Pulling a typical semi auto handgun on someone and never firing a shot if it was determined unlawful is a violent felony punishable by 3-9 years in prison.
    If it was a legally registered grandfathered AR or other 'assault weapon' pulled on say the guy jumping into the back yard, then 12 years.


    As a violent felony it also subjects the person to other enhancements. Nevermind additional charges also filed.
    The person also must serve more of thier sentence prior to parole for committing a violent crime as opposed to a non violent crime, and it would also qualify as a strike in the three stikes is life in prison rule PC667. (And two strikes results in a double sentence, so it has a big sentencing impact even before the third strike results in a life sentence.)


    And this is without including gang and other enahncements which likely wouldn't apply to this discussion of otherwise lawful citizens pulling when determined unjusitifed.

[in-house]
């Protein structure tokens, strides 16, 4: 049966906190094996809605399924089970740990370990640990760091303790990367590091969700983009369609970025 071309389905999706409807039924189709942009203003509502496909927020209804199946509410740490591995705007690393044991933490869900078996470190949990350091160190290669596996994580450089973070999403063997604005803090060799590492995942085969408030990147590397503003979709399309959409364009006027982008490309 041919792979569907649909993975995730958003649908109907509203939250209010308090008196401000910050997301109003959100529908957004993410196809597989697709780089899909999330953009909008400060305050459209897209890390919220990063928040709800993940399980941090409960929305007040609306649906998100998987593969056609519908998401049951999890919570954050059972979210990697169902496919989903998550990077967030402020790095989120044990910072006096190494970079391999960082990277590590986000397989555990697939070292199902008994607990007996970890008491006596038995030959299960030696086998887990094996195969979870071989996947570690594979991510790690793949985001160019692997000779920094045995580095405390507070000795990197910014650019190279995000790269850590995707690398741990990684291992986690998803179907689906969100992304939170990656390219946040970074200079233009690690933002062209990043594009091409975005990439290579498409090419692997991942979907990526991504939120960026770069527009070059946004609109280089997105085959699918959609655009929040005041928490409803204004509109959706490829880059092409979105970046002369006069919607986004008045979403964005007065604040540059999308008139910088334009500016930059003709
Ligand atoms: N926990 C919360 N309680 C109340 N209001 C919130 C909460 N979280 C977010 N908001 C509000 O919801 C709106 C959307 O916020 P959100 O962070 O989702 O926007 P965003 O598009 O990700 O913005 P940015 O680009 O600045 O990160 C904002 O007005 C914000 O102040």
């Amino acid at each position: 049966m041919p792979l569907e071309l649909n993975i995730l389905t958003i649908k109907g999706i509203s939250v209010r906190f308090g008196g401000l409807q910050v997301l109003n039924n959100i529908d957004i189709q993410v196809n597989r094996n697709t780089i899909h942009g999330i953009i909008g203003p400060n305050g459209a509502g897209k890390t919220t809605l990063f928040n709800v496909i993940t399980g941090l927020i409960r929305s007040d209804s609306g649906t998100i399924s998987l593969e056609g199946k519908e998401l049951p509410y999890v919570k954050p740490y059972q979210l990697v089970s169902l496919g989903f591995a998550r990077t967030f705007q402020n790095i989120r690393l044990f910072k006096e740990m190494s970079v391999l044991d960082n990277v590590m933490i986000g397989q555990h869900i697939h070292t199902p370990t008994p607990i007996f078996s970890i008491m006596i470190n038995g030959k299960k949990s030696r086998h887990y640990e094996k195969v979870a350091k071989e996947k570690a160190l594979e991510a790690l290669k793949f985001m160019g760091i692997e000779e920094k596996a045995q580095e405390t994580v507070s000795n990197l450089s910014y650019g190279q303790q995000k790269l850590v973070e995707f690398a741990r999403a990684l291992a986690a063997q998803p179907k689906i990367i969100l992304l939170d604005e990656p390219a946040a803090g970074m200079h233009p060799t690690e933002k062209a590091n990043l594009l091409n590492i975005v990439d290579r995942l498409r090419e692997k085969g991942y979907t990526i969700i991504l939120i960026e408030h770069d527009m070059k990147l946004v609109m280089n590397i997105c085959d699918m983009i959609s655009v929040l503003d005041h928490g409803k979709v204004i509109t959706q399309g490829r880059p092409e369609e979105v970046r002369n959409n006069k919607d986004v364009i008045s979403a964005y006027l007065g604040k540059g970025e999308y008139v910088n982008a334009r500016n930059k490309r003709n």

California also has a seperate criminal offense resulting in 10, 20, life for use of a firearm in certain felonies, which assault with a deadly weapon on a peace officer or firefighter would qualify under, as well as some other crimes. Often called the 'use a gun and you're done' statute.
    PC 12022.53:
    'Penal Code 12022.53 PC adds to a felony:
    10 years in prison for "using" a gun,
    20 years for firing a gun, or
    25 years to life for killing or seriously injuring another person with a gun.
    The enhancement is in addition to…and consecutive to…the sentence for the underlying felony conviction.'